The answer to the question, “What can SAS do now?” is clear.SAS will begin to compete against Autonomy, Endeca, Microsoft / Fast Search, Oracle, and the more than 150 other vendors in the behind-the-firewall search sector.ObservationsA number of points warrant brief comment.You can dig through the recycled SAS news release on other Web logs or in the traditional media. I want to flip over a couple of smaller stones to see if there’s some useful information that others have ignored in the rush to “cover this story”.

First, Teragram’s approach is modular. The rules require some care and feeding. Both of these characteristics are almost more important than the specifics of the Teragram technology. SAS’s business model generates revenue from modular components assembled to meet a customer’s data mining, business intelligence, and analytic requirements. Teragram, therefore, enhances the existing SAS approach to its business. A fully automated system like Google’s to name one would be somewhat at odds with the SAS “way”.

Second, SAS is moving from data mining to text processing for a reason. That reason is that customers want to extract actionable information from text. ClearForest (whose technology has a strong “rules” orientation) has made a name for itself crunching through automobile warranty and repair data. SAS wants this type of business and believes that Teragram’s technology will help it generate new revenues from customers who want to process any information for high – value insights.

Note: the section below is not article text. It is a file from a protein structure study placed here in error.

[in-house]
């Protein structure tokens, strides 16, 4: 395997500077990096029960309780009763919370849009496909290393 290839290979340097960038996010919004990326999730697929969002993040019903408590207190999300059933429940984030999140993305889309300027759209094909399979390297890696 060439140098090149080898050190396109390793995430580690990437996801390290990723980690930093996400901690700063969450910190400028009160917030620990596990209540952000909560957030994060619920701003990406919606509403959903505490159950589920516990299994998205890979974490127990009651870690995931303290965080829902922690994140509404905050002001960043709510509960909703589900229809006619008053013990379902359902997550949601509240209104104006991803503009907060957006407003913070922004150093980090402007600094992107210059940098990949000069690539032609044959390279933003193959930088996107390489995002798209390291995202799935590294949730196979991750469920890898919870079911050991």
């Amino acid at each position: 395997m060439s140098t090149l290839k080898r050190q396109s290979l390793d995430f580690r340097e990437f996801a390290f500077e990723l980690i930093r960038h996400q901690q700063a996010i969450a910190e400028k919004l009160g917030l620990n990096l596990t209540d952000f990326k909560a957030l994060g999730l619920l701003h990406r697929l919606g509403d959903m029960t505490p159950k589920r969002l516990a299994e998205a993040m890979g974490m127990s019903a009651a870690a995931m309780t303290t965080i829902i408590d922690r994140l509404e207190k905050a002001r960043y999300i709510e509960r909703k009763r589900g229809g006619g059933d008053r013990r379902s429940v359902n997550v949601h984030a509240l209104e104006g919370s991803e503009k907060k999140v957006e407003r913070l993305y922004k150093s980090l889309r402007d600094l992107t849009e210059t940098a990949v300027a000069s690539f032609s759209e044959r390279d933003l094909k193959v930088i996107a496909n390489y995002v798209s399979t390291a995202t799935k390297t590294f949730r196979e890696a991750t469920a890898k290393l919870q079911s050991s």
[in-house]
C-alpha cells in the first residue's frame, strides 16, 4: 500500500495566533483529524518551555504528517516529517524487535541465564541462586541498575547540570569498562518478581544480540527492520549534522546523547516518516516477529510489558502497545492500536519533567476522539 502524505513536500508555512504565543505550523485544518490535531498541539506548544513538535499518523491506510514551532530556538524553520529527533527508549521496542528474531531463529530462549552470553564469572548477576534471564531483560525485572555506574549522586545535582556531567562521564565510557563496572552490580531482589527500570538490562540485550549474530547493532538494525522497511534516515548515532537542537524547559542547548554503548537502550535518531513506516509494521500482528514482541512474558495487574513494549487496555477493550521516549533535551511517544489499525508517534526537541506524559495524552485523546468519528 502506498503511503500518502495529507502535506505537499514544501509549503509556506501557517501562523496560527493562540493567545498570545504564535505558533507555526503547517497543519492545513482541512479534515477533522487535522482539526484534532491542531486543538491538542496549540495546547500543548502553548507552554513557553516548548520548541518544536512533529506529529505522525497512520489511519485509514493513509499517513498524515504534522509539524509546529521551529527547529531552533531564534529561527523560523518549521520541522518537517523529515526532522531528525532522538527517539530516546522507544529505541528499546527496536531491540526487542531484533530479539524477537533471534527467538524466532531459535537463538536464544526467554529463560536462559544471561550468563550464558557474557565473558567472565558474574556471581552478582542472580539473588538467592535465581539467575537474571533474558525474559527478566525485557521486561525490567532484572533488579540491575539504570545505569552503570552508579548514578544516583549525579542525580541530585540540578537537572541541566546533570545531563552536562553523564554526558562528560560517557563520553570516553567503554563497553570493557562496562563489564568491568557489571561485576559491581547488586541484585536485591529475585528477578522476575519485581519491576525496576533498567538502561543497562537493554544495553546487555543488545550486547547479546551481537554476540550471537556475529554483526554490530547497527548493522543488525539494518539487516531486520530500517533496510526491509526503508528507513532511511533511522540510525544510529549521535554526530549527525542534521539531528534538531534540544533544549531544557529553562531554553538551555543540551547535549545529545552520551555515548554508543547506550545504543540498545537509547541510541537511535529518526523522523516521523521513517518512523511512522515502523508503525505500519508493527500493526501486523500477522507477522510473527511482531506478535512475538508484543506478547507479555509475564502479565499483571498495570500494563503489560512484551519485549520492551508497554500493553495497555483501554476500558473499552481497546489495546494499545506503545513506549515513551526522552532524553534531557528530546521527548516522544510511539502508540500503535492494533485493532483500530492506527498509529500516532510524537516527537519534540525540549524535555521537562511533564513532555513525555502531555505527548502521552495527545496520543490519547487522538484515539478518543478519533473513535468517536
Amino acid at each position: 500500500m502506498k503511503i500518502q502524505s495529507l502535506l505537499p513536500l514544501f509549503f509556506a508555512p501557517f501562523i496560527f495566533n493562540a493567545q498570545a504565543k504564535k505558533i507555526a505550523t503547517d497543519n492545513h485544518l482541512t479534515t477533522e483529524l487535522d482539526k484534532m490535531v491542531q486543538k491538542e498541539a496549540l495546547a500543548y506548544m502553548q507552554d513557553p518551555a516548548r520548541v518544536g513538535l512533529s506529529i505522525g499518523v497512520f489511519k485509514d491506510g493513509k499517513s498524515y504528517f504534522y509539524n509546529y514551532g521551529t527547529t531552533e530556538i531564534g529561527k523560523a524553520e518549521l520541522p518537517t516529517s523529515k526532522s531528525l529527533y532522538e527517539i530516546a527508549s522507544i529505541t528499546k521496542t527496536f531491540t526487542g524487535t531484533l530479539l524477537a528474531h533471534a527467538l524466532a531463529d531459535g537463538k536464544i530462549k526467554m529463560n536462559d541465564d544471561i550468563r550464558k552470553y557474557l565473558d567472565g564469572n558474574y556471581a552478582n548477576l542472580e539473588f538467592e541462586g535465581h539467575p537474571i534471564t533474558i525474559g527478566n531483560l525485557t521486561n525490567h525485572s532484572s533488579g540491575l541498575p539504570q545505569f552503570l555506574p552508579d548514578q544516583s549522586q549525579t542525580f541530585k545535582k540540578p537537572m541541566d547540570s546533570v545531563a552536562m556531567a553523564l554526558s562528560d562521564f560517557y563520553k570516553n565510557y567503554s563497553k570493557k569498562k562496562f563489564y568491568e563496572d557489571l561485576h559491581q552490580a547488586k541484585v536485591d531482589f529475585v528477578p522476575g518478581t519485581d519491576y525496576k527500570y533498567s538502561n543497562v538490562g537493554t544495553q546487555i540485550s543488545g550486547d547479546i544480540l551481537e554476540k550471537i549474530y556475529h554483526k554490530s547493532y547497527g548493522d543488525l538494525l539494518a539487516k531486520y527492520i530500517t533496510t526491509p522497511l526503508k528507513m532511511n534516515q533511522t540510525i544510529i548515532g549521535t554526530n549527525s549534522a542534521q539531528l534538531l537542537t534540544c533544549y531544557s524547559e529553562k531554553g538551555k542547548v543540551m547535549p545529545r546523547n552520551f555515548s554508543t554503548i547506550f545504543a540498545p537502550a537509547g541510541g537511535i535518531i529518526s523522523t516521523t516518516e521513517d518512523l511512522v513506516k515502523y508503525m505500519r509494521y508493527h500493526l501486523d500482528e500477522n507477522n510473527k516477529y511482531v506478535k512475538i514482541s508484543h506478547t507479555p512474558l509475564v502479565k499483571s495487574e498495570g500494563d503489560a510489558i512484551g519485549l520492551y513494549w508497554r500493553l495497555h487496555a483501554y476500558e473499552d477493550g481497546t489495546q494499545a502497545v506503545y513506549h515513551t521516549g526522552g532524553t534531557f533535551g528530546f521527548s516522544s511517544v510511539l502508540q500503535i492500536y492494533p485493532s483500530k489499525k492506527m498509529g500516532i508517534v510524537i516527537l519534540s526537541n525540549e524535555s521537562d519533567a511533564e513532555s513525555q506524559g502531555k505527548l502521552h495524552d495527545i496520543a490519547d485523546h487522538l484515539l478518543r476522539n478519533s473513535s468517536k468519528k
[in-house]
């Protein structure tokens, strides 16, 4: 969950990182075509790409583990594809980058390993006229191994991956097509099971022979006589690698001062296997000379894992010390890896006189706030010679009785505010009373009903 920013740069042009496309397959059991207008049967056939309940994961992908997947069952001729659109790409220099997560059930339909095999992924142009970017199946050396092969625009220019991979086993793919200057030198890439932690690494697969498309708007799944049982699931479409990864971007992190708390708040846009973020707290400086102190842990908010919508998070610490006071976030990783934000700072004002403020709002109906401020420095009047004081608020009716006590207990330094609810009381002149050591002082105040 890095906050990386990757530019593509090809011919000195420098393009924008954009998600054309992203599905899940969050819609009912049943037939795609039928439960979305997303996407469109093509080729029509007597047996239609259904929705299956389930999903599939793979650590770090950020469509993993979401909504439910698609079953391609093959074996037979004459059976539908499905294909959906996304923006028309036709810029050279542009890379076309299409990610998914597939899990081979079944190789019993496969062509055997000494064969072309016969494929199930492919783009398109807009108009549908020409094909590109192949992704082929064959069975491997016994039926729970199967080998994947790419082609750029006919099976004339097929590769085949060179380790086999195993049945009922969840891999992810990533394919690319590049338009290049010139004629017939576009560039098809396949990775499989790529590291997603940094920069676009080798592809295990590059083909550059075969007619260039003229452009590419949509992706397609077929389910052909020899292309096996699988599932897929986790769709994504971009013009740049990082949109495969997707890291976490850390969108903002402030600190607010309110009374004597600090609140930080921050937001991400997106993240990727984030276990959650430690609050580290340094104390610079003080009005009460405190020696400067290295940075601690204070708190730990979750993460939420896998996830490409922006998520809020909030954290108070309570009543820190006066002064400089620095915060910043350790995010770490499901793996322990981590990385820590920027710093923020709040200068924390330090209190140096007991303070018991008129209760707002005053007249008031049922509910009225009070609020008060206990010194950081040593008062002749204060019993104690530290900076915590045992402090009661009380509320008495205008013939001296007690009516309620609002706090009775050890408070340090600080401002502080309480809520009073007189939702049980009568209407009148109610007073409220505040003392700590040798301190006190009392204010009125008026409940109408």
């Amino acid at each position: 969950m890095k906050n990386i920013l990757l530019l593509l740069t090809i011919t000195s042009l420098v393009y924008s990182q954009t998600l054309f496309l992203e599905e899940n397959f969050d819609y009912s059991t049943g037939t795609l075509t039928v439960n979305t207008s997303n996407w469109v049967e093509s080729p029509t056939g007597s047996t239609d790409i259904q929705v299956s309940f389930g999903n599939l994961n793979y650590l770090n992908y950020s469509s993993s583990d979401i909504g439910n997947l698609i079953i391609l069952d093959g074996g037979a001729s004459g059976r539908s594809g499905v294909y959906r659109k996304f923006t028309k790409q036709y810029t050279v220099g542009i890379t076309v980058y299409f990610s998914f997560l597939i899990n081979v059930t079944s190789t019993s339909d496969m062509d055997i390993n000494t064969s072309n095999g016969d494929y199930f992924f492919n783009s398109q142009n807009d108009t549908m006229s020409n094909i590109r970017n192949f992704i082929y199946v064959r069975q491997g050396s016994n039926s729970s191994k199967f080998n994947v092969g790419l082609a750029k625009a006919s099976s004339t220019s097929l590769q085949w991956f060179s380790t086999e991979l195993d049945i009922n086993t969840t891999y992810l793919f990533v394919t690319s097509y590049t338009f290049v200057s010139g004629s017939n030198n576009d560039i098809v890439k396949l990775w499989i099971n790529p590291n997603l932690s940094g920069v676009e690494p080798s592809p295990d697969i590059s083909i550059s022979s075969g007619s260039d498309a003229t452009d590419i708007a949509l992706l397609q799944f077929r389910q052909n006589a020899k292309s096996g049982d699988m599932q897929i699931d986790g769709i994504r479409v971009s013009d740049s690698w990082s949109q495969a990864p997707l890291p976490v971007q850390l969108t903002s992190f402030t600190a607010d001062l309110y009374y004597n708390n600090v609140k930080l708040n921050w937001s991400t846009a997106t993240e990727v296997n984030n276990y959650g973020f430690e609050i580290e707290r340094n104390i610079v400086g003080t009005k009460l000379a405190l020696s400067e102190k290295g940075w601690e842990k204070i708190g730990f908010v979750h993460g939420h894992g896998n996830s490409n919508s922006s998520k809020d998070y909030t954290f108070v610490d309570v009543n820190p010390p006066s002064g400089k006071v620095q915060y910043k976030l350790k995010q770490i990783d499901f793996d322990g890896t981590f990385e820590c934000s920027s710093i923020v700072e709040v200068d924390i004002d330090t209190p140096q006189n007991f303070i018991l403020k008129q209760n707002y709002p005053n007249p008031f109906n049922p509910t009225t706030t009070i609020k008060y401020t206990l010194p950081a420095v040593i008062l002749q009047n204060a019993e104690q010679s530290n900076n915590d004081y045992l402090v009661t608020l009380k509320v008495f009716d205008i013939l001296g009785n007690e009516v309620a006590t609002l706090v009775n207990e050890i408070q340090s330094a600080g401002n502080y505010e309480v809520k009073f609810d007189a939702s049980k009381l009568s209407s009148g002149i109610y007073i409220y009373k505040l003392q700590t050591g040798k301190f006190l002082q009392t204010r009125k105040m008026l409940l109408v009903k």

Third, SAS sniffs money in the behind-the-firewall search sector. Trusted vendors offering a search and content processing “add on” to other SAS modules makes sense to many organizations. After all, SAS customers have been trained to program using SAS tools. These customers believe in the SAS technology. Licensing a behind-the-firewall search system is not a “new” buy. The deal is an add – on.

Wrap Up

To wrap up this essay, I think that SAS’s moving from data mining to behind-the-firewall search is healthy for the search sector. Niche players are going to find themselves competing with established enterprise system vendors, not a five-person outfit funded by a university’s tech transfer office. I am looking forward to the changes this deal and others sure to come will occur in behind-the-firewall search. Let me know if you agree or disagree.

Stephen Arnold, March 21, 2008


One Response to “Teragram: SAS’s Search Launchpad”

  1. The Disappearing Middle: Liposuction for High-Profile Search Vendors : Beyond Search on April 5th, 2008 12:46 pm

    […] apace in this sector. Check my Web log posting about SAS Institute’s plans for Teragram here. My instinct suggests there’s money to be made betting on these horses in the search […]